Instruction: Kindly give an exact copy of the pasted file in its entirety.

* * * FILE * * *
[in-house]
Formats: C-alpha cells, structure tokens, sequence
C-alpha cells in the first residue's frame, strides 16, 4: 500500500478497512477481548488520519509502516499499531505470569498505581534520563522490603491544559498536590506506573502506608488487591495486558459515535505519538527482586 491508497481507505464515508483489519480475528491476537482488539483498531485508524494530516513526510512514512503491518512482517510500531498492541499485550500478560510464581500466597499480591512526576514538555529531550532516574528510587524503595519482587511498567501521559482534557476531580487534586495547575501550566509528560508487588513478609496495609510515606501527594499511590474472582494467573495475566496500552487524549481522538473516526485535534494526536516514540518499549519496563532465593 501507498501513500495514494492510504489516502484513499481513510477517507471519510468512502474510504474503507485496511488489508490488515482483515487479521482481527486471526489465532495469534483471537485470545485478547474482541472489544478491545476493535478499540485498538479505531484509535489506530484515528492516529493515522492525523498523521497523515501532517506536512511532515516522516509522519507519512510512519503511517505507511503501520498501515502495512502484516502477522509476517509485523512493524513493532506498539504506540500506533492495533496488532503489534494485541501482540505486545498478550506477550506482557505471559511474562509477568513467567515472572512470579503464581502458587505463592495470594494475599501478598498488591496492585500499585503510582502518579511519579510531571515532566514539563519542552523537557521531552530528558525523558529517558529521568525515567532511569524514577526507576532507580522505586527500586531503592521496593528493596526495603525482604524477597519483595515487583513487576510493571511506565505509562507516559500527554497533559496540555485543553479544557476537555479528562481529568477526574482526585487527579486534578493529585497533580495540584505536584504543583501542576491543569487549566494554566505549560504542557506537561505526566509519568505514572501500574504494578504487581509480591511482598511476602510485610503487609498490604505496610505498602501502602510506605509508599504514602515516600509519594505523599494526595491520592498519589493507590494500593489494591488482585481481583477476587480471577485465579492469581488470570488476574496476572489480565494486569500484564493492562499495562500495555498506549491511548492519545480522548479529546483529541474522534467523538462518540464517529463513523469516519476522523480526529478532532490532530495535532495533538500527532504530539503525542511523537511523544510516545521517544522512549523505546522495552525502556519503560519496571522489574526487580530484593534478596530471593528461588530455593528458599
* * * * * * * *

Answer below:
[in-house]
Formats: C-alpha cells, structure tokens, sequence
C-alpha cells in the first residue's frame, strides 16, 4: 500500500478497512477481548488520519509502516499499531505470569498505581534520563522490603491544559498536590506506573502506608488487591495486558459515535505519538527482586 491508497481507505464515508483489519480475528491476537482488539483498531485508524494530516513526510512514512503491518512482517510500531498492541499485550500478560510464581500466597499480591512526576514538555529531550532516574528510587524503595519482587511498567501521559482534557476531580487534586495547575501550566509528560508487588513478609496495609510515606501527594499511590474472582494467573495475566496500552487524549481522538473516526485535534494526536516514540518499549519496563532465593 501507498501513500495514494492510504489516502484513499481513510477517507471519510468512502474510504474503507485496511488489508490488515482483515487479521482481527486471526489465532495469534483471537485470545485478547474482541472489544478491545476493535478499540485498538479505531484509535489506530484515528492516529493515522492525523498523521497523515501532517506536512511532515516522516509522519507519512510512519503511517505507511503501520498501515502495512502484516502477522509476517509485523512493524513493532506498539504506540500506533492495533496488532503489534494485541501482540505486545498478550506477550506482557505471559511474562509477568513467567515472572512470579503464581502458587505463592495470594494475599501478598498488591496492585500499585503510582502518579511519579510531571515532566514539563519542552523537557521531552530528558525523558529517558529521568525515567532511569524514577526507576532507580522505586527500586531503592521496593528493596526495603525482604524477597519483595515487583513487576510493571511506565505509562507516559500527554497533559496540555485543553479544557476537555479528562481529568477526574482526585487527579486534578493529585497533580495540584505536584504543583501542576491543569487549566494554566505549560504542557506537561505526566509519568505514572501500574504494578504487581509480591511482598511476602510485610503487609498490604505496610505498602501502602510506605509508599504514602515516600509519594505523599494526595491520592498519589493507590494500593489494591488482585481481583477476587480471577485465579492469581488470570488476574496476572489480565494486569500484564493492562499495562500495555498506549491511548492519545480522548479529546483529541474522534467523538462518540464517529463513523469516519476522523480526529478532532490532530495535532495533538500527532504530539503525542511523537511523544510516545521517544522512549523505546522495552525502556519503560519496571522489574526487580530484593534478596530471593528461588530455593528458599